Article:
I’m pretty sure everyone remembers “your mom” being an insult at school. Just to be annoying, my friend used to reply “your mom” to absolutely everything anyone said for minutes at a time. Usually this resulted in total nonsense:
“Hey, can I borrow your protractor?”
“Your mom's a protractor.”
However, occasionally, by chance, it would sort of make sense.
“What? My mom's a protractor? Whatever."
*gap of a few minutes*
"So what are you doing tonight?”
“Doing your Mom. Ayoooooo.”
“Your mom sucks.”
By carpet-bombing us with “your mom” slurs, my annoying friend knew he'd never miss out on those rare occasions when the immature joke actually worked.
With about the same level of maturity, the English Defence League (EDL) have been blaming Muslims for pretty much everything that’s wrong with Britain for years. If you say “Muslims” every time someone asks who you should blame for something, then occasionally some Muslim people are going do something wrong and you’re going to feel vindicated.
This has been happening in relation to child sexual exploitation (CSE) since 2012, when an investigation by Andrew Norfolk in the Times exposed networks of Pakistani grooming gangs operating in the north of England. The EDL leapt on it, and it became one of the biggest sticks that the group used to figuratively and literally beat the country's Muslim population.
Last month, a new report emerged that made the EDL feel vindicated. Professor Alexis Jay—the leader of an inquiry into CSE in Rotherham and the author of the now-infamous report—estimates that some 1,400 children were sexually exploited in the South Yorkshire town from 1997 to 2013, with the vast majority of the perpetrators being of Pakistani heritage.
Many victims were also Pakistani, but the EDL used the sorry situation as a way to sell a story about exclusively English girls falling victim to Muslim abusers. That the authorities failed to act out for fear of being "politically incorrect" just adds to their sense of having been right all along.
They decided to take that message onto the streets of Rotherham on Saturday, so I went to see them pay their respects to the victims of sexual exploitation by getting drunk and fighting.
When I arrived, members of the various far-right splinter groups that were in attendance were milling around, and riot police lined every street. A few shops had their shutters down and many of those that didn’t had employees stationed by the doors, peering out anxiously.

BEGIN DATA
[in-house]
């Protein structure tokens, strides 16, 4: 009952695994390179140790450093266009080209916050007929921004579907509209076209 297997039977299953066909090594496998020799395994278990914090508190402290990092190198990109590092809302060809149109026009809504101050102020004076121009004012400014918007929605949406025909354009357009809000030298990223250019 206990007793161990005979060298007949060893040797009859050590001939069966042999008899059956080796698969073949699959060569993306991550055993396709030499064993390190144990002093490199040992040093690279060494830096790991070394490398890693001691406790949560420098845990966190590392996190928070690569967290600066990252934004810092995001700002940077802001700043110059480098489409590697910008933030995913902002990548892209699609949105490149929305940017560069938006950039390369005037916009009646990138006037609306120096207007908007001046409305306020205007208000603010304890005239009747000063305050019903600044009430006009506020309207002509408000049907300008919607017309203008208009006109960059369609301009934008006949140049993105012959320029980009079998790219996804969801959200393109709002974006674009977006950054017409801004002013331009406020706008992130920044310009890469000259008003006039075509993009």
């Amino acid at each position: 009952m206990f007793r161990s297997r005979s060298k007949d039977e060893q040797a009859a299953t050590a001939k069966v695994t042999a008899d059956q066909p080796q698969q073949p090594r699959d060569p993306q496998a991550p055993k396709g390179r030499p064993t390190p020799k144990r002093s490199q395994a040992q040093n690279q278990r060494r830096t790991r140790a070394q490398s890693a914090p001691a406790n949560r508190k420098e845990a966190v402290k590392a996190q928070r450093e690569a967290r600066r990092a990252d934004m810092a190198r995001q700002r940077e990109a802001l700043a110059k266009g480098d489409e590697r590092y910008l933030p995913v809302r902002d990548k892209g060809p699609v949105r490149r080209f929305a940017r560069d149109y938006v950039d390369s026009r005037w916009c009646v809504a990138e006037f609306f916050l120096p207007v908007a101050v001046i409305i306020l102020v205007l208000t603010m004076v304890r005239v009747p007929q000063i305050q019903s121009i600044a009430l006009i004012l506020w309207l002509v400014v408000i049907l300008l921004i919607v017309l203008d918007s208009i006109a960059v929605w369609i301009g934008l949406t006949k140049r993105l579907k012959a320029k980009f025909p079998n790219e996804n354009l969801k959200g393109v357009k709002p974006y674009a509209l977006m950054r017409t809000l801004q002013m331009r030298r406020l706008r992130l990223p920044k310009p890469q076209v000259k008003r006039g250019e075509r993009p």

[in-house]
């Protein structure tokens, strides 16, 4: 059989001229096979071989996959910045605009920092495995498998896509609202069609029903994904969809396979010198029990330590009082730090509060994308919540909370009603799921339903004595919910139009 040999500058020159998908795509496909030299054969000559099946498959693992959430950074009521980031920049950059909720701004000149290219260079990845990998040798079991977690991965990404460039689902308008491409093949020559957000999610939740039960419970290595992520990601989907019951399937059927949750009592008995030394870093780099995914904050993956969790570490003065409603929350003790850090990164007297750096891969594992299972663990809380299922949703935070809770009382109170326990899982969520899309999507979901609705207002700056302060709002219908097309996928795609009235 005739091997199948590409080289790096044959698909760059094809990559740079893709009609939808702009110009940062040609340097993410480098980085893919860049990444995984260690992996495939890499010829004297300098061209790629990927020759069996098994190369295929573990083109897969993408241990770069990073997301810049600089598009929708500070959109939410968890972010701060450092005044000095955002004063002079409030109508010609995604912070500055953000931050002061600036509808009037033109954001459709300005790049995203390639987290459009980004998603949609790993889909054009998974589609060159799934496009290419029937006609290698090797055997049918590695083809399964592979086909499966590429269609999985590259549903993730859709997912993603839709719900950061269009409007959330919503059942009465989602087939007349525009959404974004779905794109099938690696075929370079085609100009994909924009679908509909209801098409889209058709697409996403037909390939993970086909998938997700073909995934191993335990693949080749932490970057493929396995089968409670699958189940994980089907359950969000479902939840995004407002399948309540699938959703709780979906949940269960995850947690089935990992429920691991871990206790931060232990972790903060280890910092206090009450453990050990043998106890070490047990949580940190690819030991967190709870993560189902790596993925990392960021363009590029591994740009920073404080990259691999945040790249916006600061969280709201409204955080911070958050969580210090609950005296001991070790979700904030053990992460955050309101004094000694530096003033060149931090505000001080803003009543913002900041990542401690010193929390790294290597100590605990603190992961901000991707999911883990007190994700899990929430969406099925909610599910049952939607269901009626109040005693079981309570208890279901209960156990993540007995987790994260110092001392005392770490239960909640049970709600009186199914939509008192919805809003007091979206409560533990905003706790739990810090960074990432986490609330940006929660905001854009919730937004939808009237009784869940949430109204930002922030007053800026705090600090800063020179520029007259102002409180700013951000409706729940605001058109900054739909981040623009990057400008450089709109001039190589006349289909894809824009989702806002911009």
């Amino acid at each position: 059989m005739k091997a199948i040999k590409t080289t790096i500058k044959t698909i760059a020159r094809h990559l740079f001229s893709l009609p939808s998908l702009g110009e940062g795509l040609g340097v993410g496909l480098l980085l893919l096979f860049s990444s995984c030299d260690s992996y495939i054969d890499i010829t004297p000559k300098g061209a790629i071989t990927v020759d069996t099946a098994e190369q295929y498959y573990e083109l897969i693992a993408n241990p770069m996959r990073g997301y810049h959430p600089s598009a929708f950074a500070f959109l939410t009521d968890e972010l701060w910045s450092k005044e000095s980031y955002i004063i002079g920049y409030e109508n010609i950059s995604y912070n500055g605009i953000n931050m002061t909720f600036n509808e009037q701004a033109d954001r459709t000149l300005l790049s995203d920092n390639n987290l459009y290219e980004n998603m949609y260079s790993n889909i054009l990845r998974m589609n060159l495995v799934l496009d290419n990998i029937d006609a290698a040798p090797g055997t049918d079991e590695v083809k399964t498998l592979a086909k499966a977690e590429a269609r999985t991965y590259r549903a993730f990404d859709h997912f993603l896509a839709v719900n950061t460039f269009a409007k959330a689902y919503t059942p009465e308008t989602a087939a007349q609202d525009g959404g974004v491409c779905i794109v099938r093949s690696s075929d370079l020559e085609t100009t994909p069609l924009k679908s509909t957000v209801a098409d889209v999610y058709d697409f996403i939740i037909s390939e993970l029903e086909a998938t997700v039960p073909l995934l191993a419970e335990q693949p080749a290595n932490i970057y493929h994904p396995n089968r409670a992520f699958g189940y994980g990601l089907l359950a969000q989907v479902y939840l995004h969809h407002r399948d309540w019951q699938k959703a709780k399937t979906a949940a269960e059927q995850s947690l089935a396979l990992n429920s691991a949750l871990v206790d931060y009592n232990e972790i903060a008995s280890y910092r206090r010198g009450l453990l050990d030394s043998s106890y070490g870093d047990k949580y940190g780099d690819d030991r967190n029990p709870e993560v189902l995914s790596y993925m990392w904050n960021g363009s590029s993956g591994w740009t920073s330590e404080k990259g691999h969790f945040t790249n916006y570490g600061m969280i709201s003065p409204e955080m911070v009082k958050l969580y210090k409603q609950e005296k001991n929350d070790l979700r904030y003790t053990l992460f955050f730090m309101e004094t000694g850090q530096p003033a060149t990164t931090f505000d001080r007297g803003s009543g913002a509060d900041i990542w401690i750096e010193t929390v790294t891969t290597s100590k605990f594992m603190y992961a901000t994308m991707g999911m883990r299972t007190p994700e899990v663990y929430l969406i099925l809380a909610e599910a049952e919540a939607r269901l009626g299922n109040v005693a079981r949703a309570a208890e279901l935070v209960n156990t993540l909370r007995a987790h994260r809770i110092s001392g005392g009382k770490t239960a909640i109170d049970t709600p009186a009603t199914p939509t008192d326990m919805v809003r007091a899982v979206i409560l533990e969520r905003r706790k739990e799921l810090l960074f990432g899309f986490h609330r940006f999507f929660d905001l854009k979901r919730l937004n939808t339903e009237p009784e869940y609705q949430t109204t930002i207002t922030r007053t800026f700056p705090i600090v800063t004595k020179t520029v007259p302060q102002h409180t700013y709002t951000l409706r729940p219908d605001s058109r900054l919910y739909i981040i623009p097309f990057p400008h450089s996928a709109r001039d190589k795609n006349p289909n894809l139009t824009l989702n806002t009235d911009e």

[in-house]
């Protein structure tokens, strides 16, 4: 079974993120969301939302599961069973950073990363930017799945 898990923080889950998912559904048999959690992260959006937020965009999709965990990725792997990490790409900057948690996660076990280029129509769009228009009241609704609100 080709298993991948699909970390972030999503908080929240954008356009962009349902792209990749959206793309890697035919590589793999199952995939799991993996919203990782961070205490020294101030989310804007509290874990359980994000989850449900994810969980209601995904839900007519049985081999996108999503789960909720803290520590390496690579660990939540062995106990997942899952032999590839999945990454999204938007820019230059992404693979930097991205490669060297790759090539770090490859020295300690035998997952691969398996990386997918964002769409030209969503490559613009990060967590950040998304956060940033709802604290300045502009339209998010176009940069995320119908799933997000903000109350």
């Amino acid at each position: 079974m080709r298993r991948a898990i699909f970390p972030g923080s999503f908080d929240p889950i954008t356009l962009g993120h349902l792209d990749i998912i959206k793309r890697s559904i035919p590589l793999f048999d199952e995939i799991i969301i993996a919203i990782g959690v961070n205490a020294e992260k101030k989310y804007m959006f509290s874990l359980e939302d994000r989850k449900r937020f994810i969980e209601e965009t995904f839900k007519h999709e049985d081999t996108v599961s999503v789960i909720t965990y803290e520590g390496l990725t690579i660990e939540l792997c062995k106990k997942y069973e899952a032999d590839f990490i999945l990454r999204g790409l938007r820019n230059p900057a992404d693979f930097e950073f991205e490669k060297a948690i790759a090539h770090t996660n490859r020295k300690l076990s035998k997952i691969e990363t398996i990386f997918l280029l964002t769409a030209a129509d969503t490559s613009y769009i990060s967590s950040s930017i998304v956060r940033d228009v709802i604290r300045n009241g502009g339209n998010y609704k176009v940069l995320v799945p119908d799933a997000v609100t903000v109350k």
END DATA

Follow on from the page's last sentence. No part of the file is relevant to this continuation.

Wandering towards the demonstration, an EDL supporter started telling me about the Kincora Boys’ Home in Belfast, which was the scene of years of sexual abuse that was allegedly covered up by the secret services. Looking back, I wish I had asked what that had to do with the creeping Islamification of the UK, which is what the EDL’s statements have all been about.
On arrival, it was clear that I was among a group of people who believe that their collective bias has been confirmed in the most resounding way possible. The whole thing was like a really grim “I told you so.”
About a minute after this picture was taken, an EDL steward noticed myself and VICE photographer Jake Lewis. He implied that if we didn’t leave, Jake’s camera might get smashed, switching between thinly veiled threats and insisting that he was there to stop any trouble from happening.
We decided not to get beaten up and instead wandered along to the nearby Unite Against Fascism (UAF) demonstration. It was pretty small and sedate in comparison.
In this instance, there are reasons why an event held by the UAF wouldn't hold too much appeal. The organization was formed as a front for the Socialist Workers Party, a number of whose dwindling membership were hanging around. The SWP is in the process of declining from the biggest far-left party in Britain to a cultish rump after its own sexual abuse scandal.
I bumped into a Labour Party activist named Jane. I asked her what she made of the council’s negligence, which has led to four of her party members being suspended pending investigation. “I wouldn’t like to see a UKIP [the anti-immigration Independence Party] council, put it that way,” she said, with the sort of blind loyalty and complacency that seemed to sum up a lot of what went wrong in the first place.
Then I spoke to John, a retired social worker. He said, “It’s not a new issue at all and it exists in every city in the country. The horror of it is that it was ignored.”